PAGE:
Red-shouldered Blackbird    endemic to Cuba
My photo barely shows anything at all!
Next it was on to another dive spot popular with day trippers. The Cueva de los Peces is an inland deep lagoon surrounded by woods.
Cueva de los peces    Cuba
It's only about 50 metres from the road and the seashore but it has a restaurant and loos and get's very popular after 10am when the tour buses start dropping in.
We were there just before !
Using a bird caller, Gwilliam had an almost instant response from his target , the endemic Trogan.
Cuban Trogan   endemic to Cuba
Puffed up, I would guess in response to a possible interloper, he made a difficult subject due to the lighting and surrounding trees.
Cuban Trogan        endemic species
A stunning looker and Cuba's national bird, well has the colours of the flag so has to be!
From behind the blues take on a green appearance depending on the light.
Cuban Trogan        endemic species
During a of couple attempts to lure the bird back in to a better position to photograph, another endemic, the Cuban GreenWoodpecker, flew through the woods.
I knew that it was a lost cause trying to capture a really good Trogan image so I requested an attempt at calling the 'pecker.
Another instantaneous result with not one but two of them!
Cuban Green Woodpecker   endemic to Cuba
They proved to be just as challenging in low light and shade, the camera allows you to enhance it greatly.
Cuban Green Woodpecker   endemic to Cuba
but with a bit of luck and a higher frame per second rate you are in with a chance of capturing an image where the motion blur isn't apparent.
Cuban Green Woodpecker   endemic to Cuba
These weren't the only species around in the woods either. We had excellent views of a male American Redstart
American Redstart      Cuba
A Black and White Warbler
Black and White Warbler      Cuba
and my only Stripe-headed Tanager for the whole trip.
Stripe-headed Tanager     Cuba
As the trippers were getting bigger in number we moved on and headed towards Sopillar, again! It was somewhere I felt comfortable wandering myself and really I wanted to go in to the National Park but Mario had dissuaded me so Sopillar it was. A favourite with all the guides it seems.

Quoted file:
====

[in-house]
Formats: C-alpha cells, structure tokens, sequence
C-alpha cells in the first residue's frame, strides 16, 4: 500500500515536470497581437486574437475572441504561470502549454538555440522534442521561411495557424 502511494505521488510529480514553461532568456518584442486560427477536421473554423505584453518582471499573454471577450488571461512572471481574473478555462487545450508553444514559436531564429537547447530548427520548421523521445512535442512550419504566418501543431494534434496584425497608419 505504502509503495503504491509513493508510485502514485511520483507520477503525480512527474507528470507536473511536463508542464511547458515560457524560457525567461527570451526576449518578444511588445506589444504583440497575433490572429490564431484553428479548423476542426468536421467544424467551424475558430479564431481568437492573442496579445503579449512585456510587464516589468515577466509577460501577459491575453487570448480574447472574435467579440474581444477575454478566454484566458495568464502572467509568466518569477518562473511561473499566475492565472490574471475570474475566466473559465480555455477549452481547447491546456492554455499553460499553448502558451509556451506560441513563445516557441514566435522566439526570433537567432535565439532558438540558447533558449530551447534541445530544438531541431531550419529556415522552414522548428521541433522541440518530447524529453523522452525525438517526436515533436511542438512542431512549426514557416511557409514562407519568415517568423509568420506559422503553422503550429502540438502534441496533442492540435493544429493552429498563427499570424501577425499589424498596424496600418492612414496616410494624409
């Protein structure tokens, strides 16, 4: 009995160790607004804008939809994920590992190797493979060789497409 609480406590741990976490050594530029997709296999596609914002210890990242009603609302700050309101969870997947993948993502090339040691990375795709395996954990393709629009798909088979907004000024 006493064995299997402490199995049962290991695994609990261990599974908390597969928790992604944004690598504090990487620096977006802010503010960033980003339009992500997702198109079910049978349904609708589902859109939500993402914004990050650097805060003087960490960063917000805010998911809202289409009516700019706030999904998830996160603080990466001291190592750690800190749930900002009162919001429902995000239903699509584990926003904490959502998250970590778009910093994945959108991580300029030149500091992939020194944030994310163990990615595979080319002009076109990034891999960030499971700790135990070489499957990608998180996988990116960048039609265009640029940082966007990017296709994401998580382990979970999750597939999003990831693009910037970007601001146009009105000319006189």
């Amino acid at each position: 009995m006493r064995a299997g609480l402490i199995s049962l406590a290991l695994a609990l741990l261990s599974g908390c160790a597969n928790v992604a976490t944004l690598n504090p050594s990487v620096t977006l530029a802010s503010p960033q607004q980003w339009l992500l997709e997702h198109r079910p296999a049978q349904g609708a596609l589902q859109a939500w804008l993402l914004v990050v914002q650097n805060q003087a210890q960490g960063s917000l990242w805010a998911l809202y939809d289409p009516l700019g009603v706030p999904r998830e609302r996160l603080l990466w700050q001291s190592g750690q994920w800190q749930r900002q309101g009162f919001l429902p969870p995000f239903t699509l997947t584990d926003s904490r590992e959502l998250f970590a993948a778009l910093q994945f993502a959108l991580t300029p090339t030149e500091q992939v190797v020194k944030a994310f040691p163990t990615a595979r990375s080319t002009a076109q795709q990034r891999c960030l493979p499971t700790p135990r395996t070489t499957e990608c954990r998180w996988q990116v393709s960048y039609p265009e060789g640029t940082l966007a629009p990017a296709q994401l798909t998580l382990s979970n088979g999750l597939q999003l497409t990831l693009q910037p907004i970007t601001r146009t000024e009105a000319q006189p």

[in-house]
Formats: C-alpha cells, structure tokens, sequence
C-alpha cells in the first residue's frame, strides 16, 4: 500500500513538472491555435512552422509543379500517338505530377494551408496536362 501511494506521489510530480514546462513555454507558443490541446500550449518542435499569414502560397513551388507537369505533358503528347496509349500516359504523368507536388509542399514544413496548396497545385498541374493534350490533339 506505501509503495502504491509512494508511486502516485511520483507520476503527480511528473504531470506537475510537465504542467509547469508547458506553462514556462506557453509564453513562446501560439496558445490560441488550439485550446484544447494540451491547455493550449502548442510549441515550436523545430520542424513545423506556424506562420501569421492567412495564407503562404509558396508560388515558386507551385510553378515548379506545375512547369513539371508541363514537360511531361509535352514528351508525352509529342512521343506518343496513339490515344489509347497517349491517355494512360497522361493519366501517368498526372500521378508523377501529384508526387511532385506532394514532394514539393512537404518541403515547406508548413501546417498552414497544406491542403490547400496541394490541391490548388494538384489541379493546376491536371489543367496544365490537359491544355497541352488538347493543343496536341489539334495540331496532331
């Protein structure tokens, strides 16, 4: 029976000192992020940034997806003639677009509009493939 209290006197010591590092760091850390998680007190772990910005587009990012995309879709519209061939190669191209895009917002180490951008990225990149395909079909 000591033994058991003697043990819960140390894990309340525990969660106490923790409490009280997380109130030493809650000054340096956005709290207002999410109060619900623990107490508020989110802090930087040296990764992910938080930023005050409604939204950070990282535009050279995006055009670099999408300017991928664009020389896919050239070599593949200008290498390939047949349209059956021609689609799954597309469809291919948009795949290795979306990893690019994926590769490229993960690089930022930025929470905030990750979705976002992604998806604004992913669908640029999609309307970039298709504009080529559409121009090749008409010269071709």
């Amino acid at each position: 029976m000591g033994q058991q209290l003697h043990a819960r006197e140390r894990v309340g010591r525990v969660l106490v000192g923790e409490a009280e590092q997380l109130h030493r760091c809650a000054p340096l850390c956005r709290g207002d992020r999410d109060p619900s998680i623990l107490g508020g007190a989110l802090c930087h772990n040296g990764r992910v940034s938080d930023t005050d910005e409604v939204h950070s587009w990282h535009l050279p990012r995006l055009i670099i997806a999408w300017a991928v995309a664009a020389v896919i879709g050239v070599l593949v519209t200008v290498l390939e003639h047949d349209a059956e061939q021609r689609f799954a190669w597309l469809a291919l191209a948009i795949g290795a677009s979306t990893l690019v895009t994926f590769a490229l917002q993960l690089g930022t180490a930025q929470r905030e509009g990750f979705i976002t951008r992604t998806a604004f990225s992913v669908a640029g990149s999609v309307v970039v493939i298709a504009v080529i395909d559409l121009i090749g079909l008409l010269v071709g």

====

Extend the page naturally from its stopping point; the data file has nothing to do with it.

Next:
We went in from a different direction, this time from the south and on a tarmac'd road which was much better than the entrance to the north which I'd been using. 
First tip and lesson learnt!
We headed in to a well wooded area taking the car as far as it was safe, or at least seemed safe, to do so, then got out on foot where we soon bumped in to another guide with his client. The client was very exited and showed us a shot of the Fernandina's Flicker he had taken. It was a distant shot taken with a small lens and he was extremely chuffed to have got it. The Flicker, another endemic, was on my target list too and I'd been studying the pictures in my guide book. The one in his picture I could have sworn had some red showing on it's head which would have made it a West Indian Woodpecker but I am a birding numpty so who was I to say anything.
I later discovered Gwilliam was also of the opinion it wasn't a Flicker either.
It poses the question of what the client might have thought when he eventually saw his shot on a big screen. Maybe to this day he hasn't realised and is happy in his record. Does it matter really ?
I leave you with your own thoughts!
Anyway, we came to the edge of the woods and infront of us a fairly heavily flooded field.
Sopillar    Cuba
"Do you want to see if we can find a Cuban Screech Owl?" I was asked.
"You bet!" was my reply .
"Follow me then." was the instruction as he rolled up his trousers to reveal he was about to head off in to the swampy field with his trainers and socks on!
Wearing shorts and sandals, I just discarded the sandals and followed in bare feet.